We the common people, you and I, don’t have the prime minister’s or the president’s ear. We lack power and influence: we’re not the CEO of large companies, obscenely wealthy or part of any religious lobby. Those in power can rely on the fact that next year we’ll have some other cause to send us out on the streets and on to social media. It will not trouble them.
Real change takes decades to achieve. It took over a century for gay people to have the rights they have today. Stonewall was not the beginning, but a milestone on a much longer journey. Protests over the summer don’t have this effect. The Civil Rights campaigns of the ’60s were only partially successful; we wouldn’t now have the Black Lives Matter movement if they had been wholly effective. Likewise women’s rights. Even the previous president of the US, who was inclined to do so, was unable to introduce greater gun control laws; the current incumbent has no interest in doing so and is, in any case, controlled himself by the gun lobby.
The place of the common people is to be controlled, regulated and herded. We’ve seen this in sharp focus during the Covid crisis. Granted safety measures have been for our own good, even if some have taken it upon themselves to defy them. Nonetheless, the advice and regulation during the pandemic has taken on the semblance of law when much of it isn’t at all, with police making criminals of individuals who have failed to comply.
Unless, of course, they were politicians, unelected advisers to the prime minister or members of the royal family. Their flouting of restrictions have been understandable and acceptable; the exception can be made for them. That’s power and influence for you.
If you or I were friends with Jeffrey Epstein and arranged through him to pay underage girls for sex, we might expect, once the law caught up with us, to serve a prison sentence. Not so Prince Andrew. He’s a royal and so exempt: power and influence.
If you or I killed a motorcyclist while driving on the wrong side of the road in another country and then flee the country claiming diplomatic immunity, we should expect to be extradited to face justice. Not so Anne Sacoolas, the wife of a US diplomat in the UK. She does not herself have diplomatic immunity, not that that should matter. Nonetheless, the Trump administration has refused to return her to UK. Power and influence.
If you or I failed to pay our tax in full, you could be sure the Revenue service would be down on us like the proverbial ton of bricks (I know this from experience when they miscalculated my tax a couple of years back.) Yet for many years Amazon, Netflix and Starbucks have either paid nothing or a tiny fraction of tax due in the countries where they make their money. Why should they? They are giants in their fields and above such petty concerns as paying full taxes – that’s for the little people, like you and me. It pays to have power and influence.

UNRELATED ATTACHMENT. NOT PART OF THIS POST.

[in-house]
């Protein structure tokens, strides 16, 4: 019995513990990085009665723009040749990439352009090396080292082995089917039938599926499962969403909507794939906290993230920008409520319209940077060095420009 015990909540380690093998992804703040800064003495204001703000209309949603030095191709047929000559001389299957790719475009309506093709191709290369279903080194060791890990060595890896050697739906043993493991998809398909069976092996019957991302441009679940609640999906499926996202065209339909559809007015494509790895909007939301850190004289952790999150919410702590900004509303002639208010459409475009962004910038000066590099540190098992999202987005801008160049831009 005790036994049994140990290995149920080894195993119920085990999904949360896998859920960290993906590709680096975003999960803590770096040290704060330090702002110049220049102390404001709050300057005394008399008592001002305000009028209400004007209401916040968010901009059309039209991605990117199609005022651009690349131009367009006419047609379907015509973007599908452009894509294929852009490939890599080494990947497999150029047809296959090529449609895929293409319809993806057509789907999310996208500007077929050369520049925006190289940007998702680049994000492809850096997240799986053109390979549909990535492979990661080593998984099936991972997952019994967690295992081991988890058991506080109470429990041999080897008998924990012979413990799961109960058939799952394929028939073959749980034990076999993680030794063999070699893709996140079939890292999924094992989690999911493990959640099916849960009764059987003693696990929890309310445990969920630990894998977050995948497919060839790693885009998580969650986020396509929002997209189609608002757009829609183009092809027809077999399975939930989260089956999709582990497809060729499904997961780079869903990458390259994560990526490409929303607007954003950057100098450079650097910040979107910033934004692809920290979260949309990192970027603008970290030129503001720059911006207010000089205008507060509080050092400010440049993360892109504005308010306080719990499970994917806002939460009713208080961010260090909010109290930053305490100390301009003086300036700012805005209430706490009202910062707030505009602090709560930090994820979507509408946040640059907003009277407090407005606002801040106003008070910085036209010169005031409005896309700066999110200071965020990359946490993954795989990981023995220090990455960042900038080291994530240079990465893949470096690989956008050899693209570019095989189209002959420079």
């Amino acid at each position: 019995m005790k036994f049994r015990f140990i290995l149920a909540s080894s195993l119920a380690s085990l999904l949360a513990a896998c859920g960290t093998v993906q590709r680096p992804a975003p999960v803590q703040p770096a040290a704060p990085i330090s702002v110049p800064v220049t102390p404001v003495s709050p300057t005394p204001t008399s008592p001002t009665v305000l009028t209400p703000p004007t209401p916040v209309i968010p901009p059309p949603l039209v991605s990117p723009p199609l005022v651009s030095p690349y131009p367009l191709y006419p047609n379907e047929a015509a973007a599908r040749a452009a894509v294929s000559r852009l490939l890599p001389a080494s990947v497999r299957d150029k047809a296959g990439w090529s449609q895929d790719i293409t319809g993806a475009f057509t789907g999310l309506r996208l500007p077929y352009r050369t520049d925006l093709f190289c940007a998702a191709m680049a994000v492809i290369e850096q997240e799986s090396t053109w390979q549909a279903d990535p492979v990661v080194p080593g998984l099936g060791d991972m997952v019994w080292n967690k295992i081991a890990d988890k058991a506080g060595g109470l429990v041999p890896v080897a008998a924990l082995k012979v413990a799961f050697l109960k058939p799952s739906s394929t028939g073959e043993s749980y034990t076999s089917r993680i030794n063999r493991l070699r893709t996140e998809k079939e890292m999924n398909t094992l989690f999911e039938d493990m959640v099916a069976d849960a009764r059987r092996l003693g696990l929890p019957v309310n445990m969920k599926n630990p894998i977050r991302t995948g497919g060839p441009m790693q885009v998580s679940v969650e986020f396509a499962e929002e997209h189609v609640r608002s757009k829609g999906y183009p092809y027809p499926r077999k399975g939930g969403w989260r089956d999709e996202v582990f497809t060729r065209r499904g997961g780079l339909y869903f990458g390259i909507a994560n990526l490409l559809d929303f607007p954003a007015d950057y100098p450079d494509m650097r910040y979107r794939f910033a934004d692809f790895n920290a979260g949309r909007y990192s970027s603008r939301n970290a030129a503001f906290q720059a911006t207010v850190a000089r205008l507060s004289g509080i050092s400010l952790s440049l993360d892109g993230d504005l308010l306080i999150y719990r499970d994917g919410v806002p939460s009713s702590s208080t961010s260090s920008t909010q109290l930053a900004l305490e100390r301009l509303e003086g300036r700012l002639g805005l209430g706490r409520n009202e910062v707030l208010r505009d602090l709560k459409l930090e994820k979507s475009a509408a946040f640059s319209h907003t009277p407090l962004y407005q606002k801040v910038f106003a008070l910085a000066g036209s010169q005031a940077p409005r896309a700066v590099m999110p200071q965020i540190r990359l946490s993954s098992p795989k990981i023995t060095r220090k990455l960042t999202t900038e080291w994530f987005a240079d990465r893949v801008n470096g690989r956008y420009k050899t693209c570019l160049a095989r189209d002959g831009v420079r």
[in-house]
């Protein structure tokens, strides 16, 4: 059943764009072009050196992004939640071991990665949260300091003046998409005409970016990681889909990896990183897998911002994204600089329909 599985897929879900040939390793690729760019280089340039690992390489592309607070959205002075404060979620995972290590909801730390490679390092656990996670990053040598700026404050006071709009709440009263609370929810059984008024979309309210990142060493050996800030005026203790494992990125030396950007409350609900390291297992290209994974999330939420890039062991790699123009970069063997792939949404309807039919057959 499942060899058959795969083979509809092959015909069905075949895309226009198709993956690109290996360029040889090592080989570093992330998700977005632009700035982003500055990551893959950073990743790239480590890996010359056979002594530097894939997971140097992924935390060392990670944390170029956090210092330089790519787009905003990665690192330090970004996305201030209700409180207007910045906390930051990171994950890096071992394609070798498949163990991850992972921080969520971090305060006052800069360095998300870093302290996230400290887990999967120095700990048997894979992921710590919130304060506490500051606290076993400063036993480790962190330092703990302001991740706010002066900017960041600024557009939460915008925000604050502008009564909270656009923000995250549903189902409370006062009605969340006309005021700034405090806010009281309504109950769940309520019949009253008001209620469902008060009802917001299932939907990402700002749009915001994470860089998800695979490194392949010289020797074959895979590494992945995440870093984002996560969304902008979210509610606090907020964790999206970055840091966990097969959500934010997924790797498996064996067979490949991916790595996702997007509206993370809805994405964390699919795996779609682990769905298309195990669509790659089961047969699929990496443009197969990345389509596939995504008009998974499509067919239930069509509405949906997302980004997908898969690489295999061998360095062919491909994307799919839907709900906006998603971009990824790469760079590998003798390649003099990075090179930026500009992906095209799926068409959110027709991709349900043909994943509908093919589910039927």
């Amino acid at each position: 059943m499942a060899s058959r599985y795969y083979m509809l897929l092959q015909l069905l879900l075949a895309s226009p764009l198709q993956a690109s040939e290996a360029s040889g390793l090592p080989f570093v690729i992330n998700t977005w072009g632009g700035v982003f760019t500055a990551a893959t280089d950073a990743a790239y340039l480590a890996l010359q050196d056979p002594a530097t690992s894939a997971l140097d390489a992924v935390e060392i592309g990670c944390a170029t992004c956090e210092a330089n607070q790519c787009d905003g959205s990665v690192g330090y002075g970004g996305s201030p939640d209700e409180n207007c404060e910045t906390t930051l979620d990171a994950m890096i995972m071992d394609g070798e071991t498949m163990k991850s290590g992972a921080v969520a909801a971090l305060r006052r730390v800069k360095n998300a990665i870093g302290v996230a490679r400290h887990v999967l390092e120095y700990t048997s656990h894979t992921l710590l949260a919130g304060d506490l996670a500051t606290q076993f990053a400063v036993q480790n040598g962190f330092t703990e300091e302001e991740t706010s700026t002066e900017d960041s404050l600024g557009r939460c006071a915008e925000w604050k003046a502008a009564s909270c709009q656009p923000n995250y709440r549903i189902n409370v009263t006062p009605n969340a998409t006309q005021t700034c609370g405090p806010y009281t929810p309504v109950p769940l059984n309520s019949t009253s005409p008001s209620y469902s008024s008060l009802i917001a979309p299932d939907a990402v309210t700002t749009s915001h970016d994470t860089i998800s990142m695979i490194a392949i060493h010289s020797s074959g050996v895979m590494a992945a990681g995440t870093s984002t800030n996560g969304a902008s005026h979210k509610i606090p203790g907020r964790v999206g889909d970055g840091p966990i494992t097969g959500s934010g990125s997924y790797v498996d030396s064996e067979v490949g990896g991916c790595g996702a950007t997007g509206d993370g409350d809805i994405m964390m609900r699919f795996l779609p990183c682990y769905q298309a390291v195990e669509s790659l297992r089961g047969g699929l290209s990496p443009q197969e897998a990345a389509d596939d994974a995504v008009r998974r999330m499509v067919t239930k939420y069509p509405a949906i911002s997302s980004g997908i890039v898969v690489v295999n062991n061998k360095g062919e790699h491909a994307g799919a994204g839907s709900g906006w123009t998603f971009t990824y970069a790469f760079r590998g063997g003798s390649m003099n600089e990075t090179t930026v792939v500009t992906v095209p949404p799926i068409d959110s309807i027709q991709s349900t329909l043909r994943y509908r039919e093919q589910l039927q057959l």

You and I probably receive, or received, a modest salary for the work we do/did. Not so investment bankers who award themselves thousands in bonuses – and occasionally millions – on top of extravagant salaries and the interest they make from hedge funds and off-shore investments. Successive UK governments in the UK, from both the left and right, have been promising for as long as I can remember to take down these ‘fat cats’ and restore some equity to remuneration. Despite the bank collapses a dozen years ago they still haven’t. Why? Because bankers have too much power and influence. One thing we’ve learnt during the covid-19 pandemic is that they are far from being essential workers. Yet they continue to receive exorbitant rewards for what they do, while genuine key workers receive far less for their crucial service.
If you or I had lost a loved one in the 417 mass shootings in the US last year we would expect and implore the government to act. But it’s the NRA that has the ear of the president so gun laws remain unchanged. Power and influence.
The Catholic church has claimed at least $1.4 billion dollars from Covid-19 relief funds: not to feed the hungry but to line their own coffers. Who, ultimately, will pay for this handout and similar ones to equally wealthy organisations? That’s right – you and I will, through increased taxes, even though the money doled out was from our taxes to start with.
You and I aren’t able to influence the government with our personal beliefs and philosophies. Religious lobbies can. In the States, a number of prominent right-wing Christians serve as Trump advisers. The president is more than willing to aid them in scaling back the human rights of LGBT people and restricting women’s freedom of choice. In the UK, Church of England bishops have an automatic right to sit in the House of Lords where they can amend and veto the decisons of democratically elected MPs.
You and I don’t have power or influence. We are powerless. We are intentionally distracted, kept occupied by the modern equivalent of bread and circuses: television, sport, shopping, alcohol, social media.
Still, next time we’re faced with an injustice, we can always take to Twitter – or to the streets – for all the good it will do us.